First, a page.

We informed a set of published statistical models, designed to predict the 30‐year probability of fire occurrence based on climatological normals, with downscaled global climate model data for 850–1850 CE. To evaluate model performance outside the observational record and the implications of threshold relationships, we compared modelled estimates with mean fire return intervals estimated from 29 published lake‐sediment palaeofire reconstructions. To place our results in the context of future change, we evaluate changes in the location of threshold to burning under 21st‐century climate projections.


    Model–palaeodata comparisons highlight spatially varying accuracy across boreal forest and tundra regions, with variability strongly related to the summer temperature threshold to burning: sites closer to this threshold exhibited larger prediction errors than sites further away from this threshold. Modifying the modern (i.e., 1950–2009) fire–climate relationship also resulted in significant changes in modelled estimates. Under 21st‐century climate projections, increasing proportions of Alaskan tundra and boreal forest will approach and surpass the temperature threshold to burning, with > 50% exceeding this threshold by > 2 °C by 2070–2099.

    <bold>Main conclusions</bold>

    Our results highlight a high sensitivity of statistical projections to changing threshold relationships and data uncertainty, implying that projections of future ecosystem change in threshold‐governed ecosystems will be accompanied by notable uncertainty. This work also suggests that ecological responses to climate change will exhibit high spatio‐temporal variability as different regions approach and surpass climatic thresholds over the 21st century.

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  4. Abstract

    Projected changes in temperature and precipitation are expected to influence spring and autumn vegetation phenology and hence the length of the growing season in many ecosystems. However, the sensitivity of green‐up and senescence to climate remains uncertain. We analyzed 488 site years of canopy greenness measurements from deciduous forest broadleaf forests across North America. We found that the sensitivity of green‐up to temperature anomalies increases with increasing mean annual temperature, suggesting lower temperature sensitivity as we move to higher latitudes. Furthermore, autumn senescence is most sensitive to moisture deficits at dry sites, with decreasing sensitivity as mean annual precipitation increases. Future projections suggest North American deciduous forests will experience higher sensitivity to temperature in the next 50 years, with larger changes expected in northern regions than in southern regions. Our study highlights how interactions between long‐term and short‐term changes in the climate system influence green‐up and senescence.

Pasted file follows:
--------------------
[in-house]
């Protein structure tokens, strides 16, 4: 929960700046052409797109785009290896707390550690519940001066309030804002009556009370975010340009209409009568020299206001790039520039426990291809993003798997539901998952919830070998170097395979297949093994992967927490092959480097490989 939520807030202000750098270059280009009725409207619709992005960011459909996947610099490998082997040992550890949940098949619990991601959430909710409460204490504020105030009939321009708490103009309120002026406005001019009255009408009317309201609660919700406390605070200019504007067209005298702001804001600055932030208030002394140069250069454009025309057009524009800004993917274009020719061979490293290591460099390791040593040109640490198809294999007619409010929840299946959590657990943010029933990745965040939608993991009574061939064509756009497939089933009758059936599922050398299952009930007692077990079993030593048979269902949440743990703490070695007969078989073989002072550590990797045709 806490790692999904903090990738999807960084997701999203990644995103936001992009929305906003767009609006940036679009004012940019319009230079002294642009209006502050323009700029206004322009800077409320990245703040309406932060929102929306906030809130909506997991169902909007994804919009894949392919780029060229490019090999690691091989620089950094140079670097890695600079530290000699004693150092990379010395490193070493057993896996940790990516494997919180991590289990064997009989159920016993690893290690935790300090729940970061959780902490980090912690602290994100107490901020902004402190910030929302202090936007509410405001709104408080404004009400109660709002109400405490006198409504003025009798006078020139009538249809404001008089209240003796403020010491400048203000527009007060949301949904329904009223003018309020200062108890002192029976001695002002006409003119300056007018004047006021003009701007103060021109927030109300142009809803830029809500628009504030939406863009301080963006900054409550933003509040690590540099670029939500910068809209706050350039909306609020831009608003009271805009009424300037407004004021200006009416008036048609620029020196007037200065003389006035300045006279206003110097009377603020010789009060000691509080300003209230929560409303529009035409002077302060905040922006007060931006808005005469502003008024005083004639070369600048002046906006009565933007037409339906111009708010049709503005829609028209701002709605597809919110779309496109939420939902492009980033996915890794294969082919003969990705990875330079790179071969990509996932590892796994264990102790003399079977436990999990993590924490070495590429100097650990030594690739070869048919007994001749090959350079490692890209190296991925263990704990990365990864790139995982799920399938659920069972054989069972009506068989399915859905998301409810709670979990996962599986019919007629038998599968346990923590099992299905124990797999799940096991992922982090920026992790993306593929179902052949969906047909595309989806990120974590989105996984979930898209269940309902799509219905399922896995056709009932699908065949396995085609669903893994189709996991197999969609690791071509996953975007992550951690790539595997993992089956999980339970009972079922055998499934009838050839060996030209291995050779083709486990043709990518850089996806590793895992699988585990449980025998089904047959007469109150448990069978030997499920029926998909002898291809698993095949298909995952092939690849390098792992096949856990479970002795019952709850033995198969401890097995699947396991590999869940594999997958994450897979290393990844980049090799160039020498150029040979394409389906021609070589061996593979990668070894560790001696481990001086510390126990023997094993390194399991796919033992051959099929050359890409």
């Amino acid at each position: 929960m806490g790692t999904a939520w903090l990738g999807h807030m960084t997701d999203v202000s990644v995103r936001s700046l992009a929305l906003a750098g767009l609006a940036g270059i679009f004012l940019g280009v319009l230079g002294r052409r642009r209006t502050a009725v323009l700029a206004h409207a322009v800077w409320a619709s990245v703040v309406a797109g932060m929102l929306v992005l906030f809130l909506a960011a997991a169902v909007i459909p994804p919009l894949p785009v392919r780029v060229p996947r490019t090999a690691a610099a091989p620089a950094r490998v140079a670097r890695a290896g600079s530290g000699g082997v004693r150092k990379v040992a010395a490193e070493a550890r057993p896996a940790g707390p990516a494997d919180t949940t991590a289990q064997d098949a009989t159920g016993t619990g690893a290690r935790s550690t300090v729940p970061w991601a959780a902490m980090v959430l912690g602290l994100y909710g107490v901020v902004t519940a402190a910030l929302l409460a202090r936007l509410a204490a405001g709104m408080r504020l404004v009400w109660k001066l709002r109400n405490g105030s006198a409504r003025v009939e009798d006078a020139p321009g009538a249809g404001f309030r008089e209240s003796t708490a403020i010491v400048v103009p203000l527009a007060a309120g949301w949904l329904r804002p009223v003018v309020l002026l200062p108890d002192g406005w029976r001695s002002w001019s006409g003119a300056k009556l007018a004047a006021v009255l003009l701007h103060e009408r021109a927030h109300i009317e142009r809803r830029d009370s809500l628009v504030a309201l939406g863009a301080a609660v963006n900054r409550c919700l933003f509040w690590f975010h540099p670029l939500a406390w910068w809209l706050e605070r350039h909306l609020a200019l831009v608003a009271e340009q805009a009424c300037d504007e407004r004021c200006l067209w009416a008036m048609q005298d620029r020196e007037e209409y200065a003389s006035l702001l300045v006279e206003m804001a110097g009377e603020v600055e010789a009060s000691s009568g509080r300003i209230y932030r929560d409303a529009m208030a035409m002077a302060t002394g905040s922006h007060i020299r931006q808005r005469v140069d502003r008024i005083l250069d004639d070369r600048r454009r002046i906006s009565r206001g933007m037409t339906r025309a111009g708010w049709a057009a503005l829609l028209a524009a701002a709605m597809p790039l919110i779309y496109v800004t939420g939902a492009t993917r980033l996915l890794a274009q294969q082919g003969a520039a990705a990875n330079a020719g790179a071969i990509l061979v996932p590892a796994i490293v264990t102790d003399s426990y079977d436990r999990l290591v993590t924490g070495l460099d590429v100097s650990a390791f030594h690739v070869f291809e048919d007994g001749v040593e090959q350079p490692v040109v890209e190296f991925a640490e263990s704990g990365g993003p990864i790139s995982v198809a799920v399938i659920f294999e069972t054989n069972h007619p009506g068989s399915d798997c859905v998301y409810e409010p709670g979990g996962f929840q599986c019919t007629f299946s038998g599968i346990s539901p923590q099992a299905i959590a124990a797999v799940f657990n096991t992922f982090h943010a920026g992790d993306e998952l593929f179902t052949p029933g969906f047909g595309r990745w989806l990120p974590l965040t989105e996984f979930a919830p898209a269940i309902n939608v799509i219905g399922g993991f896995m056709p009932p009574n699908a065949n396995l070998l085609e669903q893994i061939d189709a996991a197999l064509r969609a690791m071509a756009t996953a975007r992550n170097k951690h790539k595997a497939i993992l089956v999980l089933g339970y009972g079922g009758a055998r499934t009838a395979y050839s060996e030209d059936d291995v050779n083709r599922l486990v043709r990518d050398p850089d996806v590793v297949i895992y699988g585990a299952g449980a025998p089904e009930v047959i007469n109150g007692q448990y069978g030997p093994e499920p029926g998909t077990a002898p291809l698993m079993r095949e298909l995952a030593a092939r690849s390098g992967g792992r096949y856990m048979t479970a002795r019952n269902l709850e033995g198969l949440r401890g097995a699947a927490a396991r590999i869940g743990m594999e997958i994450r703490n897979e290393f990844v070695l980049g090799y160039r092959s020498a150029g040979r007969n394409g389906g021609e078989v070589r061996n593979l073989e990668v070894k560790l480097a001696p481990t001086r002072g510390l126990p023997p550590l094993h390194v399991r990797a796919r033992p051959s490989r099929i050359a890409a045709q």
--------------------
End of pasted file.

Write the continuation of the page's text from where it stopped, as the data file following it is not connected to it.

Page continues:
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  5. Summary

    Evergreen conifer forests are the most prevalent land cover type in North America. Seasonal changes in the color of evergreen forest canopies have been documented with near‐surface remote sensing, but the physiological mechanisms underlying these changes, and the implications for photosynthetic uptake, have not been fully elucidated.

    Here, we integrate on‐the‐ground phenological observations, leaf‐level physiological measurements, near surface hyperspectral remote sensing and digital camera imagery, tower‐based CO2flux measurements, and a predictive model to simulate seasonal canopy color dynamics.

    We show that seasonal changes in canopy color occur independently of new leaf production, but track changes in chlorophyll fluorescence, the photochemical reflectance index, and leaf pigmentation. We demonstrate that at winter‐dormant sites, seasonal changes in canopy color can be used to predict the onset of canopy‐level photosynthesis in spring, and its cessation in autumn. Finally, we parameterize a simple temperature‐based model to predict the seasonal cycle of canopy greenness, and we show that the model successfully simulates interannual variation in the timing of changes in canopy color.

    These results provide mechanistic insight into the factors driving seasonal changes in evergreen canopy color and provide opportunities to monitor and model seasonal variation in photosynthetic activity using color‐based vegetation indices.